author = {Lee, Jeehyun, Seo, Jin Keun, Woo, Eung Je},
journal = {ESAIM: Mathematical Modelling and Numerical Analysis},
keywords = {Electro-muscular disruption (EMD) device; electrical current density; Maxwell equations; non-smooth boundary; elliptic partial differential equations; corner singularity.},
language = {eng},
month = {8},
number = {3},
pages = {447-459},
publisher = {EDP Sciences},
title = {Mathematical framework for current density imaging due to discharge of electro-muscular disruption devices},
url = {http://eudml.org/doc/250066},
volume = {41},
year = {2007},
}

TY - JOUR
AU - Lee, Jeehyun
AU - Seo, Jin Keun
AU - Woo, Eung Je
TI - Mathematical framework for current density imaging due to discharge of electro-muscular disruption devices
JO - ESAIM: Mathematical Modelling and Numerical Analysis
DA - 2007/8//
PB - EDP Sciences
VL - 41
IS - 3
SP - 447
EP - 459
AB - Electro-muscular disruption (EMD) devices such as TASER M26 and X26 have been used as a less-than-lethal weapon. Such EMD devices shoot a pair of darts toward an intended target to generate an incapacitating electrical shock. In the use of the EMD device, there have been controversial questions about its safety and effectiveness. To address these questions, we need to investigate the distribution of the current density J inside the target produced by the EMD device. One approach is to develop a computational model providing a quantitative and reliable analysis about the distribution of J. In this paper, we set up a mathematical model of a typical EMD shock, bearing in mind that we are aiming to compute the current density distribution inside the human body with a pair of inserted darts. The safety issue of TASER is directly related to the magnitude of |J| at the region of the darts where the current density J is highly concentrated. Hence, fine computation of J near the dart is essential. For such numerical simulations, serious computational difficulties are encountered in dealing with the darts having two different very sharp corners, tip of needle and tip of barb. The boundary of a small fishhook-shaped dart inside a large computational domain and the presence of corner singularities require a very fine mesh leading to a formidable amount of numerical computations. To circumvent these difficulties, we developed a multiple point source method of computing J. It has a potential to provide effective analysis and more accurate estimate of J near fishhook-shaped darts. Numerical experiments show that the MPSM is just fit for the study of EMD shocks.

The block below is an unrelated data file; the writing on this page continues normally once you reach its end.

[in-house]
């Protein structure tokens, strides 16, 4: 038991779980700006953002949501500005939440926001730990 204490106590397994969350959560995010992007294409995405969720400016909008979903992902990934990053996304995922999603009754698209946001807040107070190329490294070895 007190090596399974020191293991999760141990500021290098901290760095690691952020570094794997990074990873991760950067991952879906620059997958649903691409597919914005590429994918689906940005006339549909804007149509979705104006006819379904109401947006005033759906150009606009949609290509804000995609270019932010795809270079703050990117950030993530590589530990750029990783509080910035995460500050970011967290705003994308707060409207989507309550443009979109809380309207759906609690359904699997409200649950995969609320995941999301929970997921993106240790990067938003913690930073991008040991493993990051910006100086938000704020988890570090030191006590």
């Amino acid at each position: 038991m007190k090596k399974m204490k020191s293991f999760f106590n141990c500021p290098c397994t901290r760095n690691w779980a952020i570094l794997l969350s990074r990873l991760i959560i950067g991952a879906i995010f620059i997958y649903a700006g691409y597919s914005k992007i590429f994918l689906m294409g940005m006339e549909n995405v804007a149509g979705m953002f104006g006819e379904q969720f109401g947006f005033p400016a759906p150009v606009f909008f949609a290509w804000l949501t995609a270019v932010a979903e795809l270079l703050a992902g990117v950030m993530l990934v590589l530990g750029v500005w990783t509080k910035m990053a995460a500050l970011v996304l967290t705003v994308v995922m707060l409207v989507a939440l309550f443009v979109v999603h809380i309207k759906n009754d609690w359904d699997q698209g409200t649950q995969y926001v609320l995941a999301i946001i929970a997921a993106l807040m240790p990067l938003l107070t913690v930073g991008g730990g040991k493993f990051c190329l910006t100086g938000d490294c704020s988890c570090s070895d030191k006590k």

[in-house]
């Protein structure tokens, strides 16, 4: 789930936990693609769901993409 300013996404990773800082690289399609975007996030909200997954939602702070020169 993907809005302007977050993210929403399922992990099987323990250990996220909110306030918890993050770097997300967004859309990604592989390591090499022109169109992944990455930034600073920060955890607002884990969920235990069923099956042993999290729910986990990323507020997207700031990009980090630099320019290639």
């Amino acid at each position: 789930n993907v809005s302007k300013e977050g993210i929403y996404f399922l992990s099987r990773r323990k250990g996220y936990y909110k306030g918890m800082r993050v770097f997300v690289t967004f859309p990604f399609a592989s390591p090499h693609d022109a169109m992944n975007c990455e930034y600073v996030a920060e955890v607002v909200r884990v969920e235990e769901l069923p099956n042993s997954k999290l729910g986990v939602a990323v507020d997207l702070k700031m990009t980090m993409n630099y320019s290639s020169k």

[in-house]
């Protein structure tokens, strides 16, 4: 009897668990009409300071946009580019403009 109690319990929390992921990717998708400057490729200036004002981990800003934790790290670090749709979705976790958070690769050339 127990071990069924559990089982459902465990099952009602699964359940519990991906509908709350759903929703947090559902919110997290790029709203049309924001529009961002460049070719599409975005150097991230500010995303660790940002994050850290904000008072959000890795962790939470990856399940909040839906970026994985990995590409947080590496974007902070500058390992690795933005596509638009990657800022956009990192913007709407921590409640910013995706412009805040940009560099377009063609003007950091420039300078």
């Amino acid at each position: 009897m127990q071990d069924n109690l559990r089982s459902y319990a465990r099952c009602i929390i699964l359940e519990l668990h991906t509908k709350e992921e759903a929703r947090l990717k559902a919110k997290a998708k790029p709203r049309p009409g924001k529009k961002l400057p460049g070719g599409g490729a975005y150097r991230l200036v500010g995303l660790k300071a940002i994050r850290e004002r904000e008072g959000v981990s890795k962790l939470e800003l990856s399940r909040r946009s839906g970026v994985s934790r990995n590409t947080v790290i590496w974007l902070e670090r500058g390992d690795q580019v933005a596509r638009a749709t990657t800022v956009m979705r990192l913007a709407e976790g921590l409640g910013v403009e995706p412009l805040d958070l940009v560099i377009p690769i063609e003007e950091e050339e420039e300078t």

LA - eng
KW - Electro-muscular disruption (EMD) device; electrical current density; Maxwell equations; non-smooth boundary; elliptic partial differential equations; corner singularity.
UR - http://eudml.org/doc/250066
ER -

References